Cowboy, you know the great thing about grounding yourself and unifying your heart with the lower chakras? my guides whispered in my ear.
Whats that? I asked.
Its really fun! they cheered.
With those words, I got beamed from above with a purple tubular light. The effect was so powerful, I looked up to see if a flying disk hovered above the dance floor, but I saw nothing except the starry night and a tiny moon sliver. The beam stayed with me as I stepped away from Jade, and my crown and root chakras filled with white light. The energy poured into my electro-spiritual system from above and below, circulating through my heart chakra. Immediately, my back straightened as if tugged by a puppeteer, allowing the pneuma to follow its natural course, activating my chest area.
With my heart center suddenly glowing brightly, a gray energetic curtain began to lift from my eyes to reveal a beautiful, luminous latticework of electrified prana stretching across the dance floor, out to the deep playa, and into infinity. I saw a complicated grid-work of white light connecting us all in the deliciously high vibrations of love. Not a hippy, naïve love, this was rigorous and mathematical, full of intricate geometrical relationships that swirled the energy in immaculately constructed designs. At that moment, I remembered a passage from the Gospel of Thomas, The Fathers kingdom is spread out upon the earth, and people dont see it. (ii.2:113)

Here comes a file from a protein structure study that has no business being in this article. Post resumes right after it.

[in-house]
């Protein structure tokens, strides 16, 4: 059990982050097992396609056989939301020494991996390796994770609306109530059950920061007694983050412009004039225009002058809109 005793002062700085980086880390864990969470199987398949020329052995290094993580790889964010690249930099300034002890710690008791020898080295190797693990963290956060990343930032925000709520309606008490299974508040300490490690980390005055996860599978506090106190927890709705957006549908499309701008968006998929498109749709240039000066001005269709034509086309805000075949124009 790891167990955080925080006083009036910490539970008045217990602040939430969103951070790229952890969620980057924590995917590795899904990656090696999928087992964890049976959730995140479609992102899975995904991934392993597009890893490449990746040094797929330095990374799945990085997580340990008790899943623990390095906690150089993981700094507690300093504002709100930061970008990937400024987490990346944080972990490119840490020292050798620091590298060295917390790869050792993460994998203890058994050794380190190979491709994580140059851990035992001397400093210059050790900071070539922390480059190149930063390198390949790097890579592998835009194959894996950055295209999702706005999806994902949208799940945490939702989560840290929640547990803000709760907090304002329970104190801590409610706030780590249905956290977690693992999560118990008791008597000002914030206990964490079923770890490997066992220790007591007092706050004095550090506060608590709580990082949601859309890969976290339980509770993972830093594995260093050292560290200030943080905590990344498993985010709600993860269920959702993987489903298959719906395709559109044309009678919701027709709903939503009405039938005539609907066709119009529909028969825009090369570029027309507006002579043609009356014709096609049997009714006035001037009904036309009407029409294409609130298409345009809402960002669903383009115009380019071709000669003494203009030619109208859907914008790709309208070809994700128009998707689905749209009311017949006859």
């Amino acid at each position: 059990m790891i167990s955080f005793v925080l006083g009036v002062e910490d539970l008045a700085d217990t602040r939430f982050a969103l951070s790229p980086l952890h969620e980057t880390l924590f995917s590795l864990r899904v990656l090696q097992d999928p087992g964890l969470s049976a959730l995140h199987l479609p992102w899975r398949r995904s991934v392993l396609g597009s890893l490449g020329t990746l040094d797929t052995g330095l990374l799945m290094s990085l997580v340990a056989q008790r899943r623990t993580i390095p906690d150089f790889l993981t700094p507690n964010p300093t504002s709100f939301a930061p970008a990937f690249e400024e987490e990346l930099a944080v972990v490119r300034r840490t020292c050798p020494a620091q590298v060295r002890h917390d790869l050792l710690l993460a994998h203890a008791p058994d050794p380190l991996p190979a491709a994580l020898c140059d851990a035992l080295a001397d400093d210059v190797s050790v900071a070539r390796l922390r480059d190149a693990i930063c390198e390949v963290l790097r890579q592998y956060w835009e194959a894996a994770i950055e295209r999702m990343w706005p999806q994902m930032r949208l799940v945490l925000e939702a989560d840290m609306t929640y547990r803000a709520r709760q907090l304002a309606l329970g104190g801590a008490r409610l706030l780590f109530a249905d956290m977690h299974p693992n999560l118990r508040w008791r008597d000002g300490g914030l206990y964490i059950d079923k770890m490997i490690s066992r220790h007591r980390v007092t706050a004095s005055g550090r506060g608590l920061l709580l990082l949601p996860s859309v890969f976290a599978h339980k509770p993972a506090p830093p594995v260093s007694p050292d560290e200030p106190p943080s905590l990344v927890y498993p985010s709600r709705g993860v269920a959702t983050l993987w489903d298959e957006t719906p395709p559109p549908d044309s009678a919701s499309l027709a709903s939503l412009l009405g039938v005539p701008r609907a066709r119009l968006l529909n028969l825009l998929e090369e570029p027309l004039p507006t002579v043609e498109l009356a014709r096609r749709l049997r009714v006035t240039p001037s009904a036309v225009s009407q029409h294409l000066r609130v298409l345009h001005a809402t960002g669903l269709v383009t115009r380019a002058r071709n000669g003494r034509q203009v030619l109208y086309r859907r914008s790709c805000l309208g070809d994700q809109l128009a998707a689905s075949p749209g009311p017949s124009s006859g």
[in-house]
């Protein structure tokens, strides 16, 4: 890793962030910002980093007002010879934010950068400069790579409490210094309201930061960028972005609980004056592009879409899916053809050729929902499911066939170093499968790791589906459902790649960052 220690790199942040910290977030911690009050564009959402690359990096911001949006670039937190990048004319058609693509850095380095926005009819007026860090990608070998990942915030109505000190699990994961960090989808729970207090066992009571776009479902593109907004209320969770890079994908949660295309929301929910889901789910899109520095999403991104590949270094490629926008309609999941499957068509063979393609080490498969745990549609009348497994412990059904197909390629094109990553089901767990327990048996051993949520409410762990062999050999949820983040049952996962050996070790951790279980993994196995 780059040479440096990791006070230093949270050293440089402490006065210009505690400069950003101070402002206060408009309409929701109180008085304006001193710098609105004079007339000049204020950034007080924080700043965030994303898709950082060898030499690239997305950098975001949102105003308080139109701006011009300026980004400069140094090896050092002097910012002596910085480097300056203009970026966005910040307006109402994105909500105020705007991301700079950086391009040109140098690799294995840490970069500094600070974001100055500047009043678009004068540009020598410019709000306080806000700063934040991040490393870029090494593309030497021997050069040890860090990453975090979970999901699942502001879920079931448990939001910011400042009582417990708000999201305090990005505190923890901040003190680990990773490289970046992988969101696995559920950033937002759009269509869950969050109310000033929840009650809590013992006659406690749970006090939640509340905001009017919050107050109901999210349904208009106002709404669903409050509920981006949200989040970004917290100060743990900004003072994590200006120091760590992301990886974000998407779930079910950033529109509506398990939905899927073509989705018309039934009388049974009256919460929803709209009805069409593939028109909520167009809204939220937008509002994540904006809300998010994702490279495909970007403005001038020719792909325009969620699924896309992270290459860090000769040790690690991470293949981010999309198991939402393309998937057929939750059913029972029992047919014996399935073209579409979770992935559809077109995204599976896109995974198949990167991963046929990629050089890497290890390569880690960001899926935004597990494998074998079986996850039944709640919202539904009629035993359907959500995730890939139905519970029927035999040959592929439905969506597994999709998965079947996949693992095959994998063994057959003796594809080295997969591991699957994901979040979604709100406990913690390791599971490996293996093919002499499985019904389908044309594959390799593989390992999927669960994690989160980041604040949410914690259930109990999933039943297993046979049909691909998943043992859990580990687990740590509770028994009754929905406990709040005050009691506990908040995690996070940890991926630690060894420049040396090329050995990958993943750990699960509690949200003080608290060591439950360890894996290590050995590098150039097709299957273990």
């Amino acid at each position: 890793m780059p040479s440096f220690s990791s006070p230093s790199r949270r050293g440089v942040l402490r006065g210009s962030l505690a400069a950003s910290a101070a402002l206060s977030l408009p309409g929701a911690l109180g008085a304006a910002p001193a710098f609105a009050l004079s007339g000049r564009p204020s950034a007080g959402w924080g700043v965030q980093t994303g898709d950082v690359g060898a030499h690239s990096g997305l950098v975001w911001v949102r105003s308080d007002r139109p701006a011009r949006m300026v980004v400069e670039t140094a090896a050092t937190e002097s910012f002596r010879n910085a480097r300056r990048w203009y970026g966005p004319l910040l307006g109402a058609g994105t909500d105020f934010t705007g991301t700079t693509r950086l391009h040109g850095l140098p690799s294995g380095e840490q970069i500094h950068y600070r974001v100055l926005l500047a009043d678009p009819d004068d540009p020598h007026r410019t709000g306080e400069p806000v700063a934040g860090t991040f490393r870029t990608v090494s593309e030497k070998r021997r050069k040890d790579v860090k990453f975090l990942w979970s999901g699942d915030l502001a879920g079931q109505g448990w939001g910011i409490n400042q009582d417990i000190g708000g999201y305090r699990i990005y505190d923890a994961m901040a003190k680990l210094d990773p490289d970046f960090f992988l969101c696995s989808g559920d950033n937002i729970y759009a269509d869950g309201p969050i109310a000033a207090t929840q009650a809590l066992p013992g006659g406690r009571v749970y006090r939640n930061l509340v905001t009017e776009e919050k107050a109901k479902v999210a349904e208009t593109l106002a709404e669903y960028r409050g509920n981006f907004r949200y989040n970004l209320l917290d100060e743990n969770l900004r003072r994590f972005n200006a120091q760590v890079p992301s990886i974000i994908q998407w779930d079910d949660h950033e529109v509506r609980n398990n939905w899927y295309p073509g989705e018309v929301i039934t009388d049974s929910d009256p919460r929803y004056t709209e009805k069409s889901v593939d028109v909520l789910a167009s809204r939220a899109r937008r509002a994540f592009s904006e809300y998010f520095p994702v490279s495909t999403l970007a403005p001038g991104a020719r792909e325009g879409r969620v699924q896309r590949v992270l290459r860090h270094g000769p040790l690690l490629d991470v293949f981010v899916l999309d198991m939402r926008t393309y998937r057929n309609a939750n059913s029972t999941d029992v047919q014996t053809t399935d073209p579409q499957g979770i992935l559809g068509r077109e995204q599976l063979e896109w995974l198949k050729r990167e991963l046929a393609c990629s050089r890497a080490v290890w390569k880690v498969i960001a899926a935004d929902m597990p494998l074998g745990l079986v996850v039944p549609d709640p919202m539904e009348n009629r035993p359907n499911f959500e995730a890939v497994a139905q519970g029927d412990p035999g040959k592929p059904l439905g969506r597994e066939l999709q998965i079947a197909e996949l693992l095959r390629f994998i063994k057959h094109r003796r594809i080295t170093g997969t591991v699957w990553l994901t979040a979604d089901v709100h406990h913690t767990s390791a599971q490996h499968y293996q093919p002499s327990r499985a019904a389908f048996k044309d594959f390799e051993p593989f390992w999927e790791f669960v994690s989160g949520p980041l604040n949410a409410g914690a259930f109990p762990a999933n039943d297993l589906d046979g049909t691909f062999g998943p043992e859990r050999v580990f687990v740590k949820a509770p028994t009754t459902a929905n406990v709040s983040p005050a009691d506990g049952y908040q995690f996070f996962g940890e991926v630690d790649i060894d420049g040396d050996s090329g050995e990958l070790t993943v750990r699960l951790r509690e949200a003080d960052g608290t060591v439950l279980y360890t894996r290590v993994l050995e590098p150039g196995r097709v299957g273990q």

The veil had been temporarily removed from my eyes, and I could see the interconnected white patterns pulsing through Jade, the DJ, the dancers, and myself, as we participated in this cosmic drama in our physical manifestations. With the illusion stripped away, I could see that we were part of an ocean of light. We are light flowing, moving, and transmuting shape similarly to the way that water morphs into steam and ice and snow. I understood Jesuss line about loving your enemies. From this perspective, we were all divine Shakespeares, creating and playing the roles of muscled heroes and conniving villains, pious saints and debauched sinners, corrupt CEOs and disinterested temp workers. Watching this immeasurable light, as the Gnostics called it, I suddenly realized that I had one man to thank for my journey into this sudden mystical awareness: none other than President George W. Bush. I sent him a prayer of thanks, wishing him well in finding his way to the light.
Jonny, are you going to stand there or dance? Jade bumped me from behind.
Dance, I said.